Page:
On Pro Baseball
---- — BOSTON — Baltimore Orioles left fielder Nate McLouth has learned that studying film of Clay Buchholz doesn’t help much.
“There’s not really a pattern you pick up,” McLouth said. “Against him, if you try to do too much you’re going to be in trouble because he’s got multiple pitches he can put you away with.”
Buchholz undoubtedly has the nastiest array of pitches of any Boston starter, including Jon Lester. It’s interesting to look back and examine how much the right-hander has changed since the Red Sox drafted him in 2005 and even since he threw his no-hitter Sept. 1, 2007 in his second career major league start.
Buchholz, who is scheduled to pitch tomorrow, has been excellent in both his starts, allowing just one earned in 14.0 innings (0.64 ERA) and striking out 12 with a 1.07 WHIP.
He has ace ability. But he must remain healthy to reach ace status. He’s been on the disabled list each of the last three Junes and has never started 30 games.
“I think he’s got the kind of stuff where he doesn’t have to be perfect,” McLouth said. “He can get away with some mistakes because especially with his fastball, he has the velocity that if he makes a mistake, it’s not as easy to hit his mistake as a guy throwing 89 (mph). He did throw a lot of fastballs (Monday) but I think he moved it around well. Certainly with the array of pitches he’s got and the ability to change locations and to change speeds, he’s good.”
Buchholz didn’t feel perfect during the 7.0 scoreless innings he pitched against the Orioles Monday. But now he can get away with not having his best stuff.
“In the minor leagues, I was more of a power guy, four-seam, 12/6 curveball and a change-up,” Buchholz told The Eagle-Tribune.
“When you strike out people, that’s sort of the repertoire I think that everybody looks at. Right when I got up here, I still struck out a few people, but as time moved on, the strikeouts weren’t coming and that’s what sort of got me in trouble. And when I got sent down and all that stuff, I had to find a way to make myself better.”
Buchholz struggled after the no-hitter, posting a 6.75 ERA in 16 games in 2008. His confidence took a hit. He had to become mentally tougher and change his repertoire some.
He started throwing a cutter in games in 2011.
He has thrown it 21.3 percent of the time at an average of 86.8 mph in his two starts this year, according to fangraphs.com.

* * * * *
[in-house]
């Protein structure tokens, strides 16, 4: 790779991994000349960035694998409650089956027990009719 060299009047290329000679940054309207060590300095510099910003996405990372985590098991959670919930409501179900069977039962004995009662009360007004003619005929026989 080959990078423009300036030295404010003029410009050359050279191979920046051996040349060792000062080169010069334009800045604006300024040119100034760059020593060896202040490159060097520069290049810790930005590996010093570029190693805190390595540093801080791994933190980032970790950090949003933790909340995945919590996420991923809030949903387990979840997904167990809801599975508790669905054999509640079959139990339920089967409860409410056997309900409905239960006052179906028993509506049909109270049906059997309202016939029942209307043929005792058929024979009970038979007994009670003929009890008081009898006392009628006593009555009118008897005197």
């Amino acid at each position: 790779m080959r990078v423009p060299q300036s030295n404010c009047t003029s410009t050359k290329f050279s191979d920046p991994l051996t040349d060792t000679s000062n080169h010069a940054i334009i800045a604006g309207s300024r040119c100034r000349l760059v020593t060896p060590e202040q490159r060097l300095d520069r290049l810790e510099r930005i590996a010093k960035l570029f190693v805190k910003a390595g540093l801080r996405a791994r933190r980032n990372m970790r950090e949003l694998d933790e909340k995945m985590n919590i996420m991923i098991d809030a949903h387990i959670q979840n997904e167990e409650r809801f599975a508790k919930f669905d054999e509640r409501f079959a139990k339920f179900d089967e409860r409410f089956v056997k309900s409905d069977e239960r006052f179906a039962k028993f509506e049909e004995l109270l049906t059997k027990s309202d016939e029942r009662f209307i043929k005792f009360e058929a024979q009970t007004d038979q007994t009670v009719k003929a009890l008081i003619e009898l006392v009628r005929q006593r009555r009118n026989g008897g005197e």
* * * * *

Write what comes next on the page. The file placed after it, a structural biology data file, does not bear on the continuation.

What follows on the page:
“And I predominantly throw two-seam fastballs now instead of four-seams,” Buchholz said.
“Basically, I just started relying more on movement than overpowering and trying to get a ball past a guy. If I’m behind in the count 2-0, throw something that’s moving in the zone and let them take a whack at it and hopefully, they hit it at somebody.”
Lester was the first person Buchholz asked for advice about the cutter.
“Obviously, it’s different in the simple fact that he’s left-handed and I’m right-handed, but he sort of mastered that pitch in being able to throw it to both sides of the plate,” Buchholz said.
“It’s a pitch that looks like a fastball, still has velocity and has that little late life to it. For him moving into righties and for me, moving away from them.
“It’s a pitch that I can throw 3-1 (count) if I know a guy’s swinging, or I can throw it 3-0 if I think a guy’s going to swing,” Buchholz added.
“It’s a pitch that’s a little bit easier to keep in the zone than a curveball or a change-up.”
Buchholz dominated in 2010. He was an American League All-Star, going 17-7 with a 2.33 ERA in 28 starts (173.2 innings).
But he suffered a stress fracture in his lower back in 2011, limiting him to just 14 starts (82.2 innings). He did pitch well in his limited action, going 6-3 with a 3.48 ERA.
Coming off his back injury, he struggled a great deal early last year with a 7.19 ERA after 10 starts. That made his overall statistics (11-8, 4.56 ERA in 29 starts and 189.1 innings) deceiving.
There were stretches when he pitched like an ace. He posted a 2.40 ERA in four June starts (all wins), a 2.45 ERA in four July starts, a 3.72 ERA in five August starts and a 3.03 ERA in five September starts.
Buchholz, therefore, didn’t have to correct much this spring training while working with his old pitching coach John Farrell, the new manager, and Juan Nieves, the new pitching coach.
“Bringing Juan in, he’s one of the best as far as I’m concerned, Buchholz said.
“He uses positive reinforcement in such a good way that it makes you feel really, really good about what you’re doing and how you’re doing it.”
An example of that positive reinforcement came during spring training when Buchholz hurt his hamstring.
“When everything was (starting) to go good and I was supposed to throw off the mound, he shot me a text like, ‘Hey Buchh, I’m thinking about you. I can’t wait to get into that bullpen tomorrow.’ He makes you feel good about what you’re doing and what’s going on. And John’s the same way. Everybody knows he’s got our backs. If something goes on we know he’s going to be the first person that’s going to protect us and that brings the team close together.”
Clay Buchholz' prep work Does Clay Buchholz study video of opposing lineups? Buchholz said, "I like to look at their last three, four or five at-bats and see what pitches they're hitting, what the count was. That's why this game is a lot harder than I think it used to be because of the use of the video and the technology. You can view anybody's at-bat from 10 years ago."